Saturday Link: “Doing Good, But a Little Less than Others”

This post, made my Kevin DeYoung last week, is worth reading and re-reading. In the article, DeYoung touches on:

  • being proud of reading a lot
  • handling low-level guilt
  • the Gospel being our one source of obedience
  • feeling overwhelmed at all of the demands we feel God makes of us…
  • …yet not feeling permitted to disobey him
  • using gifts as a relief from pressure but not an excuse to disobey God

DeYoung has crafted a timeless entry here — may it benefit you as it did me.

Advice for Aspiring Seminarians

It’s Saturday, and I usually don’t post on Saturdays, but I thought these nine questions from Kevin DeYoung were great food for thought for the person considering seminary.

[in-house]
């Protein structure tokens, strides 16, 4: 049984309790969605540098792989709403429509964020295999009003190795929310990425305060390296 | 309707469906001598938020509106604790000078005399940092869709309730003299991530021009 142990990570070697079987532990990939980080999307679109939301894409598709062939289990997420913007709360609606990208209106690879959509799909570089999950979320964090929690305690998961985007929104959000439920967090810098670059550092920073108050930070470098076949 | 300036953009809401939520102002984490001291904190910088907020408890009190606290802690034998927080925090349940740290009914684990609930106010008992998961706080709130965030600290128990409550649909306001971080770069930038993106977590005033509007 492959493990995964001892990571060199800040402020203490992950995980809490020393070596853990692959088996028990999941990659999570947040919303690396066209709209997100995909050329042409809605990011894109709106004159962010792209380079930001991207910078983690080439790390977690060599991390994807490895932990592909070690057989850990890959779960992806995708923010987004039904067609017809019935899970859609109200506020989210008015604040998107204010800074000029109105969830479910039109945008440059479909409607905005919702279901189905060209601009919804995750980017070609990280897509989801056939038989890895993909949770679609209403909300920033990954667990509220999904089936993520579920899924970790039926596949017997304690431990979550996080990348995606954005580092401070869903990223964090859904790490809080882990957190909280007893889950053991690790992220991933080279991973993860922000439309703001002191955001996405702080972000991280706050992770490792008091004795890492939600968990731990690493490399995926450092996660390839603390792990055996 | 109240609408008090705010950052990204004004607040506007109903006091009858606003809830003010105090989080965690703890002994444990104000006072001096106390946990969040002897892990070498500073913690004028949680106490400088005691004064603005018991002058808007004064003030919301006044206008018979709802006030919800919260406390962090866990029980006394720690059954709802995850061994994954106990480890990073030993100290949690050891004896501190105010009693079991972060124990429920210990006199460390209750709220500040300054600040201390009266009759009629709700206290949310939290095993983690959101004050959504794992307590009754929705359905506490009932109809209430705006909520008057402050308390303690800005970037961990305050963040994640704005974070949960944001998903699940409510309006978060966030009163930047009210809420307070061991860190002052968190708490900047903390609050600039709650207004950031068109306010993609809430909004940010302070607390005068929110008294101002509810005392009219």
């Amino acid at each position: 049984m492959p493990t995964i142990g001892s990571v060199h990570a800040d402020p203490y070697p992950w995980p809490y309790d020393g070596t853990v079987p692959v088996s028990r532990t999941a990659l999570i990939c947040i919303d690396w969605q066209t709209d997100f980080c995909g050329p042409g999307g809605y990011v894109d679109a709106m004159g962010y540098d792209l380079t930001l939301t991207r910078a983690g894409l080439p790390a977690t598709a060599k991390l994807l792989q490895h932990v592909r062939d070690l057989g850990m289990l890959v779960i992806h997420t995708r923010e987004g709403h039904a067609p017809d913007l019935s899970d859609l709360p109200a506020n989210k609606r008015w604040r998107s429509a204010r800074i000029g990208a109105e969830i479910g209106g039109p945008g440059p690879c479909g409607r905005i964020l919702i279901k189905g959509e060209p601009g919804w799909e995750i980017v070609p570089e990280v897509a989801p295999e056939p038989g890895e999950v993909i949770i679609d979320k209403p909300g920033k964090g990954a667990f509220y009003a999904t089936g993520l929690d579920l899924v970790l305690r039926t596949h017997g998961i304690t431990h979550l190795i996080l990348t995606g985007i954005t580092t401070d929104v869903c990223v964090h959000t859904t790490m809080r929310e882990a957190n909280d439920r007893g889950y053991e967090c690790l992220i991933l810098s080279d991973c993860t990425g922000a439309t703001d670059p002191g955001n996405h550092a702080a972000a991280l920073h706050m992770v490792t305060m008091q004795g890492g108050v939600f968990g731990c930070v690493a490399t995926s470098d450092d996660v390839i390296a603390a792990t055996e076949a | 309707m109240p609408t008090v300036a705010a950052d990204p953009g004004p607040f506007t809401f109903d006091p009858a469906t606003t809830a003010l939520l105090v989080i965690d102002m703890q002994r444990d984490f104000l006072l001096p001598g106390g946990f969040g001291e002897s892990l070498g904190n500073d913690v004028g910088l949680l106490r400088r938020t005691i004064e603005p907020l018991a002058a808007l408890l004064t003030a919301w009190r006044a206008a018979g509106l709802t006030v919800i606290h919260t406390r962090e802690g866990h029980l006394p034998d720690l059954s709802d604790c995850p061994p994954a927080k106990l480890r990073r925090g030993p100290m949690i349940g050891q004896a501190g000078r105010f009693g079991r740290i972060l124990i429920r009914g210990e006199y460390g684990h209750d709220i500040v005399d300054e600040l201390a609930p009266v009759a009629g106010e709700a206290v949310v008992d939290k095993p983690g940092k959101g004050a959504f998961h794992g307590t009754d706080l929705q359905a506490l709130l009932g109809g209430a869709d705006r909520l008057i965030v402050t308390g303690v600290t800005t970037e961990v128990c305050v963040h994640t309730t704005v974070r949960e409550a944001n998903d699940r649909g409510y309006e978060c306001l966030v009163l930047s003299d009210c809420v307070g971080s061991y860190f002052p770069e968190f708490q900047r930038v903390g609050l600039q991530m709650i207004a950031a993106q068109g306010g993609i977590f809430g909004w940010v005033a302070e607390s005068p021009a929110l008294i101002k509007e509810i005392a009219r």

Tim Keller Article Notes — “The Importance of Hell”

(Update: Kevin DeYoung posted a 20-page review of Love Wins.)

When I read on Kevin DeYoung’s blog about the controversy surrounding Rob Bell’s promotional video for his upcoming book Love Wins, I was reminded of a Tim Keller article that I read awhile back, titled, “The Importance of Hell.” (Longer, more detailed version is located here.)

Now, remember: Keller preaches in New York City, where the topic of hell is not merely widely questioned, but widely dismissed as irrational or met with anger. Yet, for a long time, I remember “The Importance of Hell” being directly linked to from Redeemer’s home page.